- (Photo: Reuters/Jessica Rinaldi )
With the 10-year anniversary of the terrorist attacks of 9/11 and the growing hostilities against Muslims in America in mind, megachurch pastor Adam Hamilton of the United Methodist Church of the Resurrection in Leawood, Kan., told his 17,000-member congregation this week to consider how Jesus would treat Muslims today.
Hamilton, who preached the sermon on Muslims from the pulpit at the megachurch, one of United Methodism's largest, suggested that Christians should show every Muslim in America love, not fear or hatred.
He said much of the fear over Islam in America stems from ignorance about what the average Muslim believes.
Hamilton reminded the congregation that Islam is a monotheistic religion practiced by most Muslims. It is acceptance of the doctrine of submission to God and to Muhammad as the chief and last prophet of God.
"There’s a lot of fear in the United States today about Islam, even more than there was immediately after 9/11," he said. “Many Americans view Islam as an inherently violent religion because some verses in the Koran command violence against non Muslims, and some Muslims use these verses to justify violent attacks."
The verse that is often referenced by Muslims is the “sword verse” (Surah 9:5), which says to “slay the idolaters wherever you find them.”
"Context is key though," Hamilton explained. "This verse relates to wartime when treaties were signed and then broken."
The megachurch pastor encouraged the congregants to “lead with the similarities” by establishing a common ground, but to do so without minimizing differences between Islam and Christianity.
He said the first step is to eliminate fear, show love to Muslims and remember that “there are many things upon which we do agree.” He presented six beliefs and practices “that are points of common ground” between Muslims and Christians, including monotheism, complete surrender to God, frequent prayer, serving the poor, fasting, and visiting the holy land.
Other religious leaders echo Hamilton’s point of view on the behavior of Christians toward Muslims in America.
Jewish, Muslim and Christian leaders participated in a reading initiative this summer that included reading each other’s sacred texts in order to send a message both in the United States and Arab world.
“The anti-Muslim rhetoric that has pervaded our national conversation recently has shocked and saddened me,” said Welton Gaddy, president of the Interfaith Alliance, a religious freedom organization that seeks to unite diverse faith voices against extremism.
Tad Stanke of Human Rights First, a human rights advocacy organization with offices in New York and Washington, said tactics that show disrespect for Muslims hurt the reputation of all Americans and make it harder for the United States to speak with authority on human rights issues in the Arab world.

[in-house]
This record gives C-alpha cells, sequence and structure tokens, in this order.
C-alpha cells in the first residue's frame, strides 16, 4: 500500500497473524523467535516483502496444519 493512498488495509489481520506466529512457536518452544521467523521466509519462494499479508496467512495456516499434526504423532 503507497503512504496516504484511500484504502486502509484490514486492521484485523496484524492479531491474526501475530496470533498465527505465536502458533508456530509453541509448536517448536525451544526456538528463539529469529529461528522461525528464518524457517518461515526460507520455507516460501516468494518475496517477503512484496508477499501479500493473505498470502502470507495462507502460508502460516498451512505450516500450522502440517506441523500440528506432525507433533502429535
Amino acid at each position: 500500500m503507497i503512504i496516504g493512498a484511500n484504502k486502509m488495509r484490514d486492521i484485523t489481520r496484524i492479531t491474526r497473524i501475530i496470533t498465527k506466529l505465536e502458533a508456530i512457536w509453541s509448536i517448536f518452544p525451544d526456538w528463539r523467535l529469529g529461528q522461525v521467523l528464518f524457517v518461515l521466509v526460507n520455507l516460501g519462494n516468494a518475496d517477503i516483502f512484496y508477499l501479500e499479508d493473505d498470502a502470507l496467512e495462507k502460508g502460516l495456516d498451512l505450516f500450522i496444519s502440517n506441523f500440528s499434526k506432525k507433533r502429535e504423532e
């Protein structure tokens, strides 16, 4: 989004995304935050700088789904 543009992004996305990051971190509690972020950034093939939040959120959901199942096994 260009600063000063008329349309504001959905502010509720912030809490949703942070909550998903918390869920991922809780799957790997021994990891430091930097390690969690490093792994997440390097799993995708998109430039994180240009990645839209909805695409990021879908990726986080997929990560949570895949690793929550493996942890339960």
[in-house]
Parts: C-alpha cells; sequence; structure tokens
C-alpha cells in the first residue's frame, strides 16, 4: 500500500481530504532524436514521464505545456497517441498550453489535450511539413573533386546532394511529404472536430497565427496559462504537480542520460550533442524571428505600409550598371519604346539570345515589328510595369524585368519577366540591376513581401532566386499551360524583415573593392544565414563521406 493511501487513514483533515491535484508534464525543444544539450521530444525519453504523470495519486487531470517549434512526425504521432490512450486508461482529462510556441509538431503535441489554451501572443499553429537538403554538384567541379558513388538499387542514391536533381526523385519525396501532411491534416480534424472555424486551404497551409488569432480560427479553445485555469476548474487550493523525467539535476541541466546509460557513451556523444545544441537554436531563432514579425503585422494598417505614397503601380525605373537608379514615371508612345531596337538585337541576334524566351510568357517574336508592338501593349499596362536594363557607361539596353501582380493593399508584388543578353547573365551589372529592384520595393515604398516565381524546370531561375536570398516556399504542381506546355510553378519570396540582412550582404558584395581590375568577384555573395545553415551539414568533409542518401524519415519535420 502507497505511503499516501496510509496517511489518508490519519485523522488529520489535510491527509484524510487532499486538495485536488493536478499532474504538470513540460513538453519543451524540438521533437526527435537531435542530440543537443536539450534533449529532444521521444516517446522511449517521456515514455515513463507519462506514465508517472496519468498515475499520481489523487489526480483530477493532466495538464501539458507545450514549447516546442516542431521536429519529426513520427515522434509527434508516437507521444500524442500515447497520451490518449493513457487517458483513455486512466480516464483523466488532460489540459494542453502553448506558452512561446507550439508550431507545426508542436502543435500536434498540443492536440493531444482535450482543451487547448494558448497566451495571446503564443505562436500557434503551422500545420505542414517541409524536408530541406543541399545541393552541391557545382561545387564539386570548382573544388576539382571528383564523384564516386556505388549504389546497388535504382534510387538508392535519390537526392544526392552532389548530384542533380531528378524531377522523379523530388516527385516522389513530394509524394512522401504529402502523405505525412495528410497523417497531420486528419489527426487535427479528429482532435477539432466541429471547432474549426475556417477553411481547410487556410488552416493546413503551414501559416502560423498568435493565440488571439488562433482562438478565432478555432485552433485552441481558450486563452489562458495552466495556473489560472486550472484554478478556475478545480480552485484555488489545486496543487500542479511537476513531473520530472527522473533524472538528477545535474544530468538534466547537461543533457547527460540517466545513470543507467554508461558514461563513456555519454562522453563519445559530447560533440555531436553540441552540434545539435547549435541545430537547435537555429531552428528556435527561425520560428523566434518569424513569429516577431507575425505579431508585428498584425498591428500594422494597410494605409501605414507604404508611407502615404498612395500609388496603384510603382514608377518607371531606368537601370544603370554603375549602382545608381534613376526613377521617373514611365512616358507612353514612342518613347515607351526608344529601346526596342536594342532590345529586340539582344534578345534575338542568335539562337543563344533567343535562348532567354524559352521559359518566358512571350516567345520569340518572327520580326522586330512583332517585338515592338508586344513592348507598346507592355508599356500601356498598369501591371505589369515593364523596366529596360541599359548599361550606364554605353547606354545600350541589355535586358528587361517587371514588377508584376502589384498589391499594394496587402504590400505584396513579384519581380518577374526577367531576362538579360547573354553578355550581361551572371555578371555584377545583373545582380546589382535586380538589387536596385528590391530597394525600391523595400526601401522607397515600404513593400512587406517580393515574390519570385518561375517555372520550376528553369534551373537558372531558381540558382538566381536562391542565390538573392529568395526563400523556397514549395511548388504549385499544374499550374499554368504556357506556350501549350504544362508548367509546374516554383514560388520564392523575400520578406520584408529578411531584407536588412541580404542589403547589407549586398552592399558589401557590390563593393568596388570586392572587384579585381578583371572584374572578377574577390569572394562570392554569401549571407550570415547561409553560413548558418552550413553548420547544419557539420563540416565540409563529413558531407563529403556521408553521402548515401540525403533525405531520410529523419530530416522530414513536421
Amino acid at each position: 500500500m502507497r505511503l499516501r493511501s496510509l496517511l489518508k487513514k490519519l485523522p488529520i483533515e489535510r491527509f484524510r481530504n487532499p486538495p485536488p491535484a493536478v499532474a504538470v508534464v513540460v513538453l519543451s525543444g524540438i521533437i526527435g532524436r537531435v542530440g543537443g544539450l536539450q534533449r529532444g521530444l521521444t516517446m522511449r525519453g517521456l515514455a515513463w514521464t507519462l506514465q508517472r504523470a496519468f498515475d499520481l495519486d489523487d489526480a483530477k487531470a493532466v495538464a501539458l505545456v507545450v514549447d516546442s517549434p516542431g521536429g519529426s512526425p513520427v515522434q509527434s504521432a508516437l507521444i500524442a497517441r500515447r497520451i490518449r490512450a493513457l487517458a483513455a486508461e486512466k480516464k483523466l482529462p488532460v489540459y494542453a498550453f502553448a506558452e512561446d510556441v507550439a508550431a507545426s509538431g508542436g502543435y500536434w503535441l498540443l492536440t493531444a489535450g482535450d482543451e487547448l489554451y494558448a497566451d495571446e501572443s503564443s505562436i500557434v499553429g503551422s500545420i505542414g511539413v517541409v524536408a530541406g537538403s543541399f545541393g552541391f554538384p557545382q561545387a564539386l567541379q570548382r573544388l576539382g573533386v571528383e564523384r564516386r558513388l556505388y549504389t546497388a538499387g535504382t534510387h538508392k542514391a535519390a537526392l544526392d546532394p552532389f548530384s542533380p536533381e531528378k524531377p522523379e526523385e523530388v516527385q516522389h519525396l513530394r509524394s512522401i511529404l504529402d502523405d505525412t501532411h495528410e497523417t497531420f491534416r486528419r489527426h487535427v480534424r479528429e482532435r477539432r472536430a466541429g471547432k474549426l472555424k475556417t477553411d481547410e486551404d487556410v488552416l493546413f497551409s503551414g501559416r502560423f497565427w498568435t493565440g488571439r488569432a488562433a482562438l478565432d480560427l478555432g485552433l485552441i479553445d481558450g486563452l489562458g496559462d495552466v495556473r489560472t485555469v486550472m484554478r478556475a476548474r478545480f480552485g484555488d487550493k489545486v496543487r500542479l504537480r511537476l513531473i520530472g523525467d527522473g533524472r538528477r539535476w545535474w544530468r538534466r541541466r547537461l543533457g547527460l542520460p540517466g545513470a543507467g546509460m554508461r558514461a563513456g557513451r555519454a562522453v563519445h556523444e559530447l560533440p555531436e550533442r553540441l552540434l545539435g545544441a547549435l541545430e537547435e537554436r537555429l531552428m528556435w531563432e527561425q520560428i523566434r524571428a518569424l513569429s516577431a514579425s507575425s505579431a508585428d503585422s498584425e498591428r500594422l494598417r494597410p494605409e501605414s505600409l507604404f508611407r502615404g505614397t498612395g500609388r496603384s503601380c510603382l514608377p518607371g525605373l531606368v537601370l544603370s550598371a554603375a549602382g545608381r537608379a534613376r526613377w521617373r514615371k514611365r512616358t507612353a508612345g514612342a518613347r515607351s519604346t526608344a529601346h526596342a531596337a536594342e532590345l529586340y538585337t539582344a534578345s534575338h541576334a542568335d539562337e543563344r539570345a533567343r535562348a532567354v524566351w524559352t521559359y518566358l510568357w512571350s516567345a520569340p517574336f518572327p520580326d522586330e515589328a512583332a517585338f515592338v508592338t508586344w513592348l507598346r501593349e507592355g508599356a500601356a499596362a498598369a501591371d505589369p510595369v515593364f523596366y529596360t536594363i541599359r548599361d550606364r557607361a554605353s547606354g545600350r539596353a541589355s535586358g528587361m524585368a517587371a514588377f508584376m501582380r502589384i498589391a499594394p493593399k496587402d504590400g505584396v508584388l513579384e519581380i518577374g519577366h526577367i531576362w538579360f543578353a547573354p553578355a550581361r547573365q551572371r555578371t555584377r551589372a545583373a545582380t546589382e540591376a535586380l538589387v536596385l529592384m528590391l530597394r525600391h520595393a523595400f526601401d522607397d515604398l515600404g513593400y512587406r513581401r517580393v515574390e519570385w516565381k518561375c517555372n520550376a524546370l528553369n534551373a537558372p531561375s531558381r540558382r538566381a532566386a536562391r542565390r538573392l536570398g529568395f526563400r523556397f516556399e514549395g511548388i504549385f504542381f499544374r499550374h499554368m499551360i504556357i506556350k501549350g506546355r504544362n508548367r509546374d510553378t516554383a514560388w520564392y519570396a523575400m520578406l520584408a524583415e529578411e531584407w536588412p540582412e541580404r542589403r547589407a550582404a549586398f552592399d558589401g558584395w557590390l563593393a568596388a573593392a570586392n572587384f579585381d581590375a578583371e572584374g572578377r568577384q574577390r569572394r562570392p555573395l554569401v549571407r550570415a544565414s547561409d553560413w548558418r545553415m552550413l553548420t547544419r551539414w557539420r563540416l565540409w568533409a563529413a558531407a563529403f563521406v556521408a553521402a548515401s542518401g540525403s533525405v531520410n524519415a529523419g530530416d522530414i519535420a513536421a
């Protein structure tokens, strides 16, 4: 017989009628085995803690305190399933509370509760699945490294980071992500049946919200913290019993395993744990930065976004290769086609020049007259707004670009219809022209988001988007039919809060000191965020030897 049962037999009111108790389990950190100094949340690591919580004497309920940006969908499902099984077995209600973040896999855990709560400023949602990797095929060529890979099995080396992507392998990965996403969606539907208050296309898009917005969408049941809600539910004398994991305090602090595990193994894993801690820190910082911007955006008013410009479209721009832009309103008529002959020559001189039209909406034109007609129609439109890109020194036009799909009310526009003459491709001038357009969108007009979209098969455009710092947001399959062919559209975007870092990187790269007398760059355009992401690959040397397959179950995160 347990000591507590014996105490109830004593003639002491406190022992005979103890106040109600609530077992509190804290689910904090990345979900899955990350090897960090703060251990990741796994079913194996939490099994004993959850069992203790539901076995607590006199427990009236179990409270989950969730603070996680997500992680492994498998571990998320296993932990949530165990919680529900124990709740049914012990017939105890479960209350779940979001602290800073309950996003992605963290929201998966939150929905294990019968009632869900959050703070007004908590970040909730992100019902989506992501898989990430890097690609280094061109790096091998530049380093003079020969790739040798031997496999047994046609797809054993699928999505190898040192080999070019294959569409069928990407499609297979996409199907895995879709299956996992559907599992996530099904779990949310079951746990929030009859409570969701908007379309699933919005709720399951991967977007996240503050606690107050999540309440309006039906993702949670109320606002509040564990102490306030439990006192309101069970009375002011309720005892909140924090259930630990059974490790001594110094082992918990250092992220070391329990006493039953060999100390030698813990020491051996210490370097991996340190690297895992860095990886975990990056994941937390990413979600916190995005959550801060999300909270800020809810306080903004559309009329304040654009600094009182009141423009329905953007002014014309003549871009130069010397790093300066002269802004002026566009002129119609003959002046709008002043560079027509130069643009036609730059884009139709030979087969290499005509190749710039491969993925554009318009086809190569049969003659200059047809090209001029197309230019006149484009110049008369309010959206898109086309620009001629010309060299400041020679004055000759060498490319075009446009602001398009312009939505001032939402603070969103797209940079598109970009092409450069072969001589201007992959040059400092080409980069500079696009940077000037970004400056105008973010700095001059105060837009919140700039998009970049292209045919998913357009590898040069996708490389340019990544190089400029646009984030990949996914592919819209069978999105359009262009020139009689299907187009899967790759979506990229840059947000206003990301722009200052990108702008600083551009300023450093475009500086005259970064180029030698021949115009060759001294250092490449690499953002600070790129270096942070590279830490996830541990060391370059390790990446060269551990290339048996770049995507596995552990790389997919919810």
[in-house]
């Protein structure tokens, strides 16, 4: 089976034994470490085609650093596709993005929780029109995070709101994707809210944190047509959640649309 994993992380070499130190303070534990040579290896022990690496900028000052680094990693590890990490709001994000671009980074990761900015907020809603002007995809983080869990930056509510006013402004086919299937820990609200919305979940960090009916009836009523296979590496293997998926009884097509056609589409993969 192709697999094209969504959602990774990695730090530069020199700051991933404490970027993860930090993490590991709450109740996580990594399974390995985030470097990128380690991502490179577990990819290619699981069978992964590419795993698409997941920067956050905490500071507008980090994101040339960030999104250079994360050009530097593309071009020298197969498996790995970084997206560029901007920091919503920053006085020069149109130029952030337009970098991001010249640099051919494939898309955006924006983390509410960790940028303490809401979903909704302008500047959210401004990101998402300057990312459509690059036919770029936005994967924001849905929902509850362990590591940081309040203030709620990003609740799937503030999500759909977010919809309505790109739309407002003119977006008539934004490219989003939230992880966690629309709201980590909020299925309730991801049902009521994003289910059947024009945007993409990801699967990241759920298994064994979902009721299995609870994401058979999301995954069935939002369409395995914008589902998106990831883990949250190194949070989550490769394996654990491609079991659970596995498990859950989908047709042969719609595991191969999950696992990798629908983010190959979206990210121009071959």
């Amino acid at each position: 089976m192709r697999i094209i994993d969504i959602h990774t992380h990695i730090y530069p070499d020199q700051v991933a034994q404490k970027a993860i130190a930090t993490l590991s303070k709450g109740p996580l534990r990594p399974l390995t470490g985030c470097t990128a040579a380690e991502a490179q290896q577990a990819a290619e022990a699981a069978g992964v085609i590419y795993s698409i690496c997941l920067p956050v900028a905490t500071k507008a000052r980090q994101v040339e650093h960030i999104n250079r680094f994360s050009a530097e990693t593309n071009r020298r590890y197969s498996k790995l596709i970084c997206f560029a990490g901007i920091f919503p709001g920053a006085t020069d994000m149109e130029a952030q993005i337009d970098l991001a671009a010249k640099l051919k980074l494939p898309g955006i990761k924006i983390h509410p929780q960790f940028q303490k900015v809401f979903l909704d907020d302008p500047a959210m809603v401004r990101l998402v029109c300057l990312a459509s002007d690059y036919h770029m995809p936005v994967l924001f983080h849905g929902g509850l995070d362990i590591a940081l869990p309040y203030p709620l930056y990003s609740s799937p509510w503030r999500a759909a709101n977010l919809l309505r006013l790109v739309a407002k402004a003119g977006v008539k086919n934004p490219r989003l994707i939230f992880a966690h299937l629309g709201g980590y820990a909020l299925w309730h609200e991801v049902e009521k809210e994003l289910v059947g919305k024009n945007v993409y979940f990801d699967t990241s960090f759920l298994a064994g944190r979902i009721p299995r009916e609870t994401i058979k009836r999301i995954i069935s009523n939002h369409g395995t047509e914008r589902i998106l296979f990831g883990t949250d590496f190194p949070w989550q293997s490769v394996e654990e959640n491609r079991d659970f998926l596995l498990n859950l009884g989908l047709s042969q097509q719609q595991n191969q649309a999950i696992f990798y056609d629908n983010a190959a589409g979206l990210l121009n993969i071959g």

The Muslim population in the United States is projected to more than double by 2030, according to a recent Pew Forum report, with most of the growth due to immigration and higher birth rates among Muslims.
By then, Muslims are predicted to be as numerous as Jews or Episcopalians. However, Christians are still expected to make up by far the majority of the population.
The Muslim population worldwide will increase by 35 percent, or from 1.6 billion in 2010 to 2.2 billion by 2030.
"Few things are more important for the future of our world than to respect, to honor and to commit ourselves to the well-being of every person,” said National Cathedral Dean Sam Lloyd. “As Americans and people of faith, we must use our great traditions to come together for mutual enrichment and understanding."
He explained that living near Muslims goes beyond merely tolerating them because “Christianity doesn’t call us to coexist with our neighbors, it calls us to love our neighbors.”
Moreover, “love is not a feeling, it’s an action,” and “the best way to transform relationships between human beings where people misunderstand each other and consider each other enemies, is not by the sword, but it’s by showing them love.”
Religious leaders say showing love to Muslims is also about changing their perception of Christians.
Hamilton emphasized that the way Christians treat Muslims should “lead Muslims to love their Christian neighbors,” not incite fear, “driving them toward extremism.”
How should Christians treat Muslims in America? Hamilton answered: “We listen to them, we stop to take the time to get to know them, we offer help, we care, we bless, we love."